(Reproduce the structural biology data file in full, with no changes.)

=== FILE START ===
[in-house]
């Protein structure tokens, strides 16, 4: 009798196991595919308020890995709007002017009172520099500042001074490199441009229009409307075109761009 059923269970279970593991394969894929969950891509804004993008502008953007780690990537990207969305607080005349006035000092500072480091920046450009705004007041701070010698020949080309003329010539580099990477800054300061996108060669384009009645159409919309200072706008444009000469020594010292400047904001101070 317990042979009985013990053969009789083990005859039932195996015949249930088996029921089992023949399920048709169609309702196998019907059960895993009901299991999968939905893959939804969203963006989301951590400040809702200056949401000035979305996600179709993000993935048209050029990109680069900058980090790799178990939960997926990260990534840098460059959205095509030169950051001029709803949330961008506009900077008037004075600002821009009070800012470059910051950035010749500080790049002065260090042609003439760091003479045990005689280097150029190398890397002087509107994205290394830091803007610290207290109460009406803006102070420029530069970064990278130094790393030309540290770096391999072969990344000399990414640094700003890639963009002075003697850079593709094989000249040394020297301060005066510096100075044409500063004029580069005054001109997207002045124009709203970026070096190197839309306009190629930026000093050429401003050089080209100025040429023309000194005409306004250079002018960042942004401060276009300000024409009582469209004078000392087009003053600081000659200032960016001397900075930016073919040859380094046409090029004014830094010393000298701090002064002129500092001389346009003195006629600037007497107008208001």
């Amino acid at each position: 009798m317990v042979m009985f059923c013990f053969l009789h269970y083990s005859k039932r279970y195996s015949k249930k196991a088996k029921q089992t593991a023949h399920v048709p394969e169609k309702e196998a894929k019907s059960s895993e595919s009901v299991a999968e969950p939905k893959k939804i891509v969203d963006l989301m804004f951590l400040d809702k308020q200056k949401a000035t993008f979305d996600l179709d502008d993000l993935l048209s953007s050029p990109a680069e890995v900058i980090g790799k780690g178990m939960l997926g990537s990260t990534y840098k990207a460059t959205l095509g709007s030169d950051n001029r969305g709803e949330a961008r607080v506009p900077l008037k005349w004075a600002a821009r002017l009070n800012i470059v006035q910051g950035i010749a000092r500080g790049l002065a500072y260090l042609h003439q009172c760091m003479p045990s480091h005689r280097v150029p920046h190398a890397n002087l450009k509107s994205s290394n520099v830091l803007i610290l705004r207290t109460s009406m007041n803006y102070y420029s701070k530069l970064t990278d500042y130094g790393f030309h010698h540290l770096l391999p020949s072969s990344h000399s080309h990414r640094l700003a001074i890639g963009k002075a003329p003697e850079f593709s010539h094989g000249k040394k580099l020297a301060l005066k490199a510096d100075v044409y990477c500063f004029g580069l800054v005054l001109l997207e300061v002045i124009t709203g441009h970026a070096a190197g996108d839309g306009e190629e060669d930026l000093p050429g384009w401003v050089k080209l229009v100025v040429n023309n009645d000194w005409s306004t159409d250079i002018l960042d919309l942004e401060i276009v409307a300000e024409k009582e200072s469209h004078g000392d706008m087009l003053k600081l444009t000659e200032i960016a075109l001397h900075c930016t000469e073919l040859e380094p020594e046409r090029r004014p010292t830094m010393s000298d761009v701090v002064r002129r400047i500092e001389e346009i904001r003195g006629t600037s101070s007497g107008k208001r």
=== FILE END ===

[in-house]
């Protein structure tokens, strides 16, 4: 009798196991595919308020890995709007002017009172520099500042001074490199441009229009409307075109761009 059923269970279970593991394969894929969950891509804004993008502008953007780690990537990207969305607080005349006035000092500072480091920046450009705004007041701070010698020949080309003329010539580099990477800054300061996108060669384009009645159409919309200072706008444009000469020594010292400047904001101070 317990042979009985013990053969009789083990005859039932195996015949249930088996029921089992023949399920048709169609309702196998019907059960895993009901299991999968939905893959939804969203963006989301951590400040809702200056949401000035979305996600179709993000993935048209050029990109680069900058980090790799178990939960997926990260990534840098460059959205095509030169950051001029709803949330961008506009900077008037004075600002821009009070800012470059910051950035010749500080790049002065260090042609003439760091003479045990005689280097150029190398890397002087509107994205290394830091803007610290207290109460009406803006102070420029530069970064990278130094790393030309540290770096391999072969990344000399990414640094700003890639963009002075003697850079593709094989000249040394020297301060005066510096100075044409500063004029580069005054001109997207002045124009709203970026070096190197839309306009190629930026000093050429401003050089080209100025040429023309000194005409306004250079002018960042942004401060276009300000024409009582469209004078000392087009003053600081000659200032960016001397900075930016073919040859380094046409090029004014830094010393000298701090002064002129500092001389346009003195006629600037007497107008208001």
């Amino acid at each position: 009798m317990v042979m009985f059923c013990f053969l009789h269970y083990s005859k039932r279970y195996s015949k249930k196991a088996k029921q089992t593991a023949h399920v048709p394969e169609k309702e196998a894929k019907s059960s895993e595919s009901v299991a999968e969950p939905k893959k939804i891509v969203d963006l989301m804004f951590l400040d809702k308020q200056k949401a000035t993008f979305d996600l179709d502008d993000l993935l048209s953007s050029p990109a680069e890995v900058i980090g790799k780690g178990m939960l997926g990537s990260t990534y840098k990207a460059t959205l095509g709007s030169d950051n001029r969305g709803e949330a961008r607080v506009p900077l008037k005349w004075a600002a821009r002017l009070n800012i470059v006035q910051g950035i010749a000092r500080g790049l002065a500072y260090l042609h003439q009172c760091m003479p045990s480091h005689r280097v150029p920046h190398a890397n002087l450009k509107s994205s290394n520099v830091l803007i610290l705004r207290t109460s009406m007041n803006y102070y420029s701070k530069l970064t990278d500042y130094g790393f030309h010698h540290l770096l391999p020949s072969s990344h000399s080309h990414r640094l700003a001074i890639g963009k002075a003329p003697e850079f593709s010539h094989g000249k040394k580099l020297a301060l005066k490199a510096d100075v044409y990477c500063f004029g580069l800054v005054l001109l997207e300061v002045i124009t709203g441009h970026a070096a190197g996108d839309g306009e190629e060669d930026l000093p050429g384009w401003v050089k080209l229009v100025v040429n023309n009645d000194w005409s306004t159409d250079i002018l960042d919309l942004e401060i276009v409307a300000e024409k009582e200072s469209h004078g000392d706008m087009l003053k600081l444009t000659e200032i960016a075109l001397h900075c930016t000469e073919l040859e380094p020594e046409r090029r004014p010292t830094m010393s000298d761009v701090v002064r002129r400047i500092e001389e346009i904001r003195g006629t600037s101070s007497g107008k208001r």